He is a man with a criminal past, but no hohoho criminal future. No doubt Gems will be a little more sprightly now too.


  12. Um, Gemma
    Home ownership – as you would know better than most – ist im diesen Täge fast homoäopatickische in Deutschland, nicht?
    So why aren’t German banks the richest in the world? In the US, mortgage lending by banks is also relatively rare. They’re in bad shape too.
    Bist du sicher diese Theorie wird Wasser halten, my little Schnitzel?


  13. It is pleasing that at such a speech is made (& probably very brave) and hopefully a sign of change!all be it rather late!


  14. Herr Slogmeister,

    don’t you remember what the American banks did? After all, they caused Crash 1, didn’t they? I’m sure you remember that the US banks could give out mortgages hand over fist, take a pigsty in Louisiana and lend out several thousand on it… because Clinton had slackened the regulations on lending…

    … something that didn’t happen in Germany, by the way. Mind you, you only saw the DDR, didn’t you? Perhaps you didn’t get a feel for the force of their regulations?

    After all, a British bank can knock on Osborne’s door, walk in and say “luvvie, you just can’t do this to our banks because, well, we’re in charge, right?” And the banks could feel pleased that they could belittle some jumped up intellectual. My point is that German banks can’t do this kind of thing… after all, it wasn’t the German banks that caused Crash 1, was it? Although they did get hit by it.

    Had the US banks stood by the terms of the securities they sold – the so-called ‘toxic assets’ – there’d have been no problem in Europe, would there? Because there’d not have been Crash 1. There’d not have been the housing slump that followed hard on the heels of a sudden contraction in the economy. That was a problem for German banks: the houses that had been worth €100,000 in Leipzig were only worth €75,000… hence there was a big hole in the German banks. Which became the bad banks…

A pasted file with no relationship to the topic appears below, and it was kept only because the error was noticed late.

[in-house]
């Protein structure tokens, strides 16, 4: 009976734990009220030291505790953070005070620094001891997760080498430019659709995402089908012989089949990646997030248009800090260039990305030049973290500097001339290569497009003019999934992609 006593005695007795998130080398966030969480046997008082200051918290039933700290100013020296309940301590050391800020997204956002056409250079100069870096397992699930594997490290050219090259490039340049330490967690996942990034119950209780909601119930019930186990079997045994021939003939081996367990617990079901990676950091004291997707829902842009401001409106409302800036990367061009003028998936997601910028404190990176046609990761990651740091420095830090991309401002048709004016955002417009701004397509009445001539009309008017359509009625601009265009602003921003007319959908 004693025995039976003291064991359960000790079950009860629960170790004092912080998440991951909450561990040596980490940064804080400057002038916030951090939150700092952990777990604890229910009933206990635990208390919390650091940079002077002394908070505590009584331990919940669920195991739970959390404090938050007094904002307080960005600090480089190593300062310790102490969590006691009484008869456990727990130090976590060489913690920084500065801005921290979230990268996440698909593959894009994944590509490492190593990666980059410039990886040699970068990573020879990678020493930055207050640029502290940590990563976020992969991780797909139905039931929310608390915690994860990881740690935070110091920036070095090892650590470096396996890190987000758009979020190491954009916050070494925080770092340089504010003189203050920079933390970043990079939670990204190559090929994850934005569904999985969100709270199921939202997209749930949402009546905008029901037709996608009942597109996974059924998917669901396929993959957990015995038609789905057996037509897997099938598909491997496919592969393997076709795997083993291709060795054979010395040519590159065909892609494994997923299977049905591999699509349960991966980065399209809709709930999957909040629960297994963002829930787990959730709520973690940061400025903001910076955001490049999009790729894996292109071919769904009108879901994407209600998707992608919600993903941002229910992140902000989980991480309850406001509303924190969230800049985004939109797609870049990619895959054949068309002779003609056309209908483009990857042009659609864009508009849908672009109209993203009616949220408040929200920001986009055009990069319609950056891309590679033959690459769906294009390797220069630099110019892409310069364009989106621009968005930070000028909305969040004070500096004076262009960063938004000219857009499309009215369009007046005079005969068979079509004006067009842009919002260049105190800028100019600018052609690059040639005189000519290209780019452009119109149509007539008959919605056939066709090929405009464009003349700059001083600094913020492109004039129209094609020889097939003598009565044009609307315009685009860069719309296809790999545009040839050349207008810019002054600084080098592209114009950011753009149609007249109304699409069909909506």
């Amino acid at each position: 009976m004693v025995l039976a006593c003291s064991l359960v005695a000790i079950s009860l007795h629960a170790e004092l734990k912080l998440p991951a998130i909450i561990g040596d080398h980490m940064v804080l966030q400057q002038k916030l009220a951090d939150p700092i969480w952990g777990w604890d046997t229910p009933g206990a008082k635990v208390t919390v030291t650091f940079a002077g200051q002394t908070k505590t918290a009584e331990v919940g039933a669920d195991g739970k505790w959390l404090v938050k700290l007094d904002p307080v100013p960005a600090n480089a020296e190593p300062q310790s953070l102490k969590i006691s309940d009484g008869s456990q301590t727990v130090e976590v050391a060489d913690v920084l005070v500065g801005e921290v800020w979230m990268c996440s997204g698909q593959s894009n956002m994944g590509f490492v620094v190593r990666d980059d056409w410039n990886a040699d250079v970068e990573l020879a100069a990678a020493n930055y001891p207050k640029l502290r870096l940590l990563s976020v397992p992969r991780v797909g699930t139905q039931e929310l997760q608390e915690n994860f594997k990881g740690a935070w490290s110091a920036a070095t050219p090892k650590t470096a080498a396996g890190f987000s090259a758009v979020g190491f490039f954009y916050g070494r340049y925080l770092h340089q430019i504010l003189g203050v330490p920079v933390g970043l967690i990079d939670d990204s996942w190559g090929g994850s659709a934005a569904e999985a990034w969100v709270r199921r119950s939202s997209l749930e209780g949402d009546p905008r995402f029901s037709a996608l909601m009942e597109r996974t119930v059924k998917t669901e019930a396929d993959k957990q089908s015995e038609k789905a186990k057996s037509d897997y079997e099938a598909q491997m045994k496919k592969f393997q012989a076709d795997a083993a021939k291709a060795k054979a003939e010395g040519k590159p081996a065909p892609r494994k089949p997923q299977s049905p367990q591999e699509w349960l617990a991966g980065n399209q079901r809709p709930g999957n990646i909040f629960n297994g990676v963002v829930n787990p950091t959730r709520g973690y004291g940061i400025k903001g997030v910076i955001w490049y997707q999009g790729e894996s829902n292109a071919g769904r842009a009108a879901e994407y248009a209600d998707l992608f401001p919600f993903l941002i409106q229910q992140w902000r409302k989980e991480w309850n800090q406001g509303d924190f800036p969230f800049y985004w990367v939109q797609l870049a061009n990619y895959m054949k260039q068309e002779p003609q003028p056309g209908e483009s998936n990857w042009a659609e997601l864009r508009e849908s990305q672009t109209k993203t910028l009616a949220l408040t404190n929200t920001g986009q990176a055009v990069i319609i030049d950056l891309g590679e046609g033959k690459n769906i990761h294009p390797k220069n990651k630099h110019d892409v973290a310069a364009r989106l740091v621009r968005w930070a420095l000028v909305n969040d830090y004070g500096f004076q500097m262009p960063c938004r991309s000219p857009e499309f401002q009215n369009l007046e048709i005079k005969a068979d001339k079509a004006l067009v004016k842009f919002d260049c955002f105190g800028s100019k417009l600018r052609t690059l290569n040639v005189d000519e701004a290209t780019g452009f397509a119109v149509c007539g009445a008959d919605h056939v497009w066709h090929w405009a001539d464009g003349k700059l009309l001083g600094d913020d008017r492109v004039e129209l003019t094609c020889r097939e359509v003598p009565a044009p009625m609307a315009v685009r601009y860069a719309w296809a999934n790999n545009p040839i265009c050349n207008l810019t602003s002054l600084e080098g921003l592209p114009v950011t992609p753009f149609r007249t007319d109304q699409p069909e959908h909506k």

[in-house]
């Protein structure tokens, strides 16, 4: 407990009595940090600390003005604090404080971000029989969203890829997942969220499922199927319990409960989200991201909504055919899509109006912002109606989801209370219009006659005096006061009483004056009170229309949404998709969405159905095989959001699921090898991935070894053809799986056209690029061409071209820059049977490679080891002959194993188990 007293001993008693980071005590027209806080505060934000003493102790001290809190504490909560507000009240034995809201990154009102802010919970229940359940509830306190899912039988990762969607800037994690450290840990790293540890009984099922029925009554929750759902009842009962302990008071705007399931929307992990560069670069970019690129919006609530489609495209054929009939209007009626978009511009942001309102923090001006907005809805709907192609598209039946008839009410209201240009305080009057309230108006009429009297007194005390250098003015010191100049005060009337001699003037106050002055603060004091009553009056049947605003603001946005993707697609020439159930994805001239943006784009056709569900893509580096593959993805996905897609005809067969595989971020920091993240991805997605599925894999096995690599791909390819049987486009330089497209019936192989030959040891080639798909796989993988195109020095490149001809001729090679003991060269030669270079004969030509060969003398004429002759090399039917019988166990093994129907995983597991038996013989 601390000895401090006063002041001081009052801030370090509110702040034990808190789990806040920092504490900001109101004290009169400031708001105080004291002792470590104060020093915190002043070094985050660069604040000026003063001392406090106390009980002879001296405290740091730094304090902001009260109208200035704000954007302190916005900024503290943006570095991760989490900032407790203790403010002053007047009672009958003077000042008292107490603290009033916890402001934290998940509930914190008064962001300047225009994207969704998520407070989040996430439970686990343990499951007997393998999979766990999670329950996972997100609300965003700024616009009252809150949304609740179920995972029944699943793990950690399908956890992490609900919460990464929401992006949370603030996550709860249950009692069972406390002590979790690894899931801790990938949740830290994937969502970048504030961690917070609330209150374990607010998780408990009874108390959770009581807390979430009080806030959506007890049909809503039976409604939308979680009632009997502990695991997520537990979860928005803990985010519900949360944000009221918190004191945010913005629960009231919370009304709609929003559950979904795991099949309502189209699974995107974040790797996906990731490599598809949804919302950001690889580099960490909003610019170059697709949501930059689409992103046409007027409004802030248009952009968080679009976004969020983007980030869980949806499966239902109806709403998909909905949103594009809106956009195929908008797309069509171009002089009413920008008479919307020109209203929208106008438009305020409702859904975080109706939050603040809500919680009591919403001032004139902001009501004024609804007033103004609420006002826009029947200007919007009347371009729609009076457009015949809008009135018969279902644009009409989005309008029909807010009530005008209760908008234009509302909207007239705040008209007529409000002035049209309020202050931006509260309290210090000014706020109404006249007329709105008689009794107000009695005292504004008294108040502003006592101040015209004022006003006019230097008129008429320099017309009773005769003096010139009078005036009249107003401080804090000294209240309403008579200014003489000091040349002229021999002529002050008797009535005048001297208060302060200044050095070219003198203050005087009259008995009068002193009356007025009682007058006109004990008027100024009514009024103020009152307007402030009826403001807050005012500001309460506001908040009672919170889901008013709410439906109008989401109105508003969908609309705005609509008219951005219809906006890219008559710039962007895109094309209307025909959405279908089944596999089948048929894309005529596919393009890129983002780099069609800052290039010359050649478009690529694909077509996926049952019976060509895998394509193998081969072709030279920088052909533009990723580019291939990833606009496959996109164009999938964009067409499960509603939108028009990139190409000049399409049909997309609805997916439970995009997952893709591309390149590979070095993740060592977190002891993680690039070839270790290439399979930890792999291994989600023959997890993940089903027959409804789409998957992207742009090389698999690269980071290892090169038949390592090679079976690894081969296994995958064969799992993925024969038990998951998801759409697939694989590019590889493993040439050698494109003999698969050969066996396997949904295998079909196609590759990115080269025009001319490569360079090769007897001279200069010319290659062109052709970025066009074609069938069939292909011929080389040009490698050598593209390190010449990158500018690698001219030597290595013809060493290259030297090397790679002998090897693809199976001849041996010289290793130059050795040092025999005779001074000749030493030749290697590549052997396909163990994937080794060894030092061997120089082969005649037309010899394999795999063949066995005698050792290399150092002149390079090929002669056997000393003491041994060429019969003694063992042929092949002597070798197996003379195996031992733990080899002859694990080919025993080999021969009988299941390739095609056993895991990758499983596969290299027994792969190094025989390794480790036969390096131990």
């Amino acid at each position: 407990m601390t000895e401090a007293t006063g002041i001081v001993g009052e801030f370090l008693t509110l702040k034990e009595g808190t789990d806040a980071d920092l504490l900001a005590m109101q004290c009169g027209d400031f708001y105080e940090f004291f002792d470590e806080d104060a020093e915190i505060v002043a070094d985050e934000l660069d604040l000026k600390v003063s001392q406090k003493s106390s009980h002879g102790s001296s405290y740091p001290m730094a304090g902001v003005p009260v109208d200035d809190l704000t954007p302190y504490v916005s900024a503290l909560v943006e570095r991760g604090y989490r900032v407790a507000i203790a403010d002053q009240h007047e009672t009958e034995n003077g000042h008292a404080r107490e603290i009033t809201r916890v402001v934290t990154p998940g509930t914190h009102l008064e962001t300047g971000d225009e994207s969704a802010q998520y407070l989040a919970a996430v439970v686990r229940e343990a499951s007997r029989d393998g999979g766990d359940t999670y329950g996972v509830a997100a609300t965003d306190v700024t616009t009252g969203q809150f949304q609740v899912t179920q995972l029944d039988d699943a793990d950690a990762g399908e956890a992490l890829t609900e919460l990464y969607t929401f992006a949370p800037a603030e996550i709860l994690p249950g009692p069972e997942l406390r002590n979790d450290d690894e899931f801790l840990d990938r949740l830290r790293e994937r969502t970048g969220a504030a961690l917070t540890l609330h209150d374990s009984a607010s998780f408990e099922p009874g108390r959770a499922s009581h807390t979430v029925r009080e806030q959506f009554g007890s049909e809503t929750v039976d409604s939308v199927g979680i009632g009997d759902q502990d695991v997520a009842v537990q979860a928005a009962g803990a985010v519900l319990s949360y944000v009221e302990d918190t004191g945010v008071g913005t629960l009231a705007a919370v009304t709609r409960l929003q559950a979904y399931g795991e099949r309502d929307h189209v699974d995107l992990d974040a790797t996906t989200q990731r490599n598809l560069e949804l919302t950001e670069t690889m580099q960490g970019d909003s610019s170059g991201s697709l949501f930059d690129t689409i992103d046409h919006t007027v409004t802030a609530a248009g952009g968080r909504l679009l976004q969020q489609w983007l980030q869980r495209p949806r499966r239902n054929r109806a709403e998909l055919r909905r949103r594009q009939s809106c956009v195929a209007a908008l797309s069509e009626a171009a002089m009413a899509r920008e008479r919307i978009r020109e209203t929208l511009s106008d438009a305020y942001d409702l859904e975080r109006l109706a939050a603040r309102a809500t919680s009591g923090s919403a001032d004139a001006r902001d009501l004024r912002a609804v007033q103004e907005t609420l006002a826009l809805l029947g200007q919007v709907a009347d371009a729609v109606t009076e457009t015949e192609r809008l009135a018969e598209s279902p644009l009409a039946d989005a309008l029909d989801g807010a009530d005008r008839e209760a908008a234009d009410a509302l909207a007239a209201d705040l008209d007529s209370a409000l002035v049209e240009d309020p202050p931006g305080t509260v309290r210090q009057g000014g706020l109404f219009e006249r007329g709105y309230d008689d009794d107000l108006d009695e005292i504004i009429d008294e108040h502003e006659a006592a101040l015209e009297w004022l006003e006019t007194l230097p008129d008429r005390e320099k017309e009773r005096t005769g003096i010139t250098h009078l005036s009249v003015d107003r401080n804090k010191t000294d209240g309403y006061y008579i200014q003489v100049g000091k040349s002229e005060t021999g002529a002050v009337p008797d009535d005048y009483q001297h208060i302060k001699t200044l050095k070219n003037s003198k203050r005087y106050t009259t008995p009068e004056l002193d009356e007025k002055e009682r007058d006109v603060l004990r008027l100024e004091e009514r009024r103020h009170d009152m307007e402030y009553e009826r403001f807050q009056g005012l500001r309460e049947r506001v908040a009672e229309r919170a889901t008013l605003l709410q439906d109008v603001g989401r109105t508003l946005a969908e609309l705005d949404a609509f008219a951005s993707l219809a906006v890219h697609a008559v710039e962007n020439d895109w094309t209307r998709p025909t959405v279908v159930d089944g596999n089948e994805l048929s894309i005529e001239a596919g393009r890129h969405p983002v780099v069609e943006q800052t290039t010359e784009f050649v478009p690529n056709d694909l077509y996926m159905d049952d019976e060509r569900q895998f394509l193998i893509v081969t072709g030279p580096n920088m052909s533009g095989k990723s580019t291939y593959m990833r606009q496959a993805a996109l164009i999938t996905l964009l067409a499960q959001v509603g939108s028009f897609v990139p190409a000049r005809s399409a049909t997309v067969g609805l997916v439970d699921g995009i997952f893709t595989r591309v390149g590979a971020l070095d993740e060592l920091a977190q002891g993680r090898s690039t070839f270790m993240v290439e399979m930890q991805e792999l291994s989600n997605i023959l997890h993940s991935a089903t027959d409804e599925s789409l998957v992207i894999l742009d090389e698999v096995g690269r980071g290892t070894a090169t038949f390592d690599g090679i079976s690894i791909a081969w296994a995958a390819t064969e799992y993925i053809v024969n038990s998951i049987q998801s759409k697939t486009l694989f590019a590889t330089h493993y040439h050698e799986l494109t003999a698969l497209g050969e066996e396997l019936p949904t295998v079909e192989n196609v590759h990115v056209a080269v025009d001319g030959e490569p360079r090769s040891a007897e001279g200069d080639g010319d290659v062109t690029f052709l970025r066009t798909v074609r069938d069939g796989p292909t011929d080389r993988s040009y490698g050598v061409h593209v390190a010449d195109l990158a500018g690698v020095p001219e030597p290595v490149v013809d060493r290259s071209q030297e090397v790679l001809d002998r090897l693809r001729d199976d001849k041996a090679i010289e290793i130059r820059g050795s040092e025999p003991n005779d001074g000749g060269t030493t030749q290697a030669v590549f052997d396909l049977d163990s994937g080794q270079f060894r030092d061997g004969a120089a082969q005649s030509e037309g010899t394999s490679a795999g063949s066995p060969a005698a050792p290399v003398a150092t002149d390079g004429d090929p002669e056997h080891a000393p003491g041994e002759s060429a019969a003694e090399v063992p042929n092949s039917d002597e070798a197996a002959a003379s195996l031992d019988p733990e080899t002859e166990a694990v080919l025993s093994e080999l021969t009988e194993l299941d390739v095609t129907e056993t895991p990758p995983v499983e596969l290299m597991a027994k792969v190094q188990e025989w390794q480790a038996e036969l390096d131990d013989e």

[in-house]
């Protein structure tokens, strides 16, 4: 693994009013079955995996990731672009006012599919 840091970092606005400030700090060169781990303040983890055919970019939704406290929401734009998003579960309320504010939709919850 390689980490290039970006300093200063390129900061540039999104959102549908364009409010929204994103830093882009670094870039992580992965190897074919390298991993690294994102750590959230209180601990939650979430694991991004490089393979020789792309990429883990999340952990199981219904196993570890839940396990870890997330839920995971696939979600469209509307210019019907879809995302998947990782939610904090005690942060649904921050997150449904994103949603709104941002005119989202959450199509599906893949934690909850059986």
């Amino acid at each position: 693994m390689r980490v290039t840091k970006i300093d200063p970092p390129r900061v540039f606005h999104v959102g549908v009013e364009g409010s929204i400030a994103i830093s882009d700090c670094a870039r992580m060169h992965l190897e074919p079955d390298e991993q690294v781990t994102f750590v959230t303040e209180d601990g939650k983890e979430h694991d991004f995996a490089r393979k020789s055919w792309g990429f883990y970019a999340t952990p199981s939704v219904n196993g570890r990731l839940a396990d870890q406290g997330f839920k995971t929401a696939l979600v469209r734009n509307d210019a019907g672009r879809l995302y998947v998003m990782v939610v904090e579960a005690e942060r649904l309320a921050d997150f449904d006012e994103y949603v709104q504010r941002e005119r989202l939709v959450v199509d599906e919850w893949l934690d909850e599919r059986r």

And just to save the skin of a few US banks that should have gone to the wall because of their deliberate fraud.

    I will repeat myself: had the US banks abided by the terms of the contracts they issued, there’d not have been a crash. The US government might have had a few problems with their gangsters, though, and they tell people what to do, just as they tell Osborne. Quite what the ramifications of a US banking failure would have been is something we can’t ever know because it didn’t happen, did it?

    Did you ever pay income tax during your stay in Germany, in the DDR, John? Because if you did, you might have gotten a flavour of how tight the regulations are there. Germany is not a country with an Anglo-Saxon laissez-fair mindset.

    When carpenters in the UK have three national insurance numbers… you can see how easy fraud is in the UK, what with its rather slack regulations.

    Liked by 1 person

  15. The sheer elasticity of current stock market fluctuations serves to underline the fact that the investment value equates fairly accurately to a large consignment of old knickers – this is confirmed, despite almost continuous laundering over many years, by the presence of some very large and unsightly skid marks. When the elastic eventually fails, as it always does, the knickers will head south and the once attractive illusion of a bourse set in a corset will be replaced by the vision of a bunch of fur coated nickers with no knickers. Those with a weak constitution will doubtless want to avert their gaze..

    Liked by 2 people

  16. @ghost

    “Notably, it encourages predation, monopolisation, hoarding and in some cases, even contraction as opposed to growth.”

    …. which, evidently, some people think is a good idea!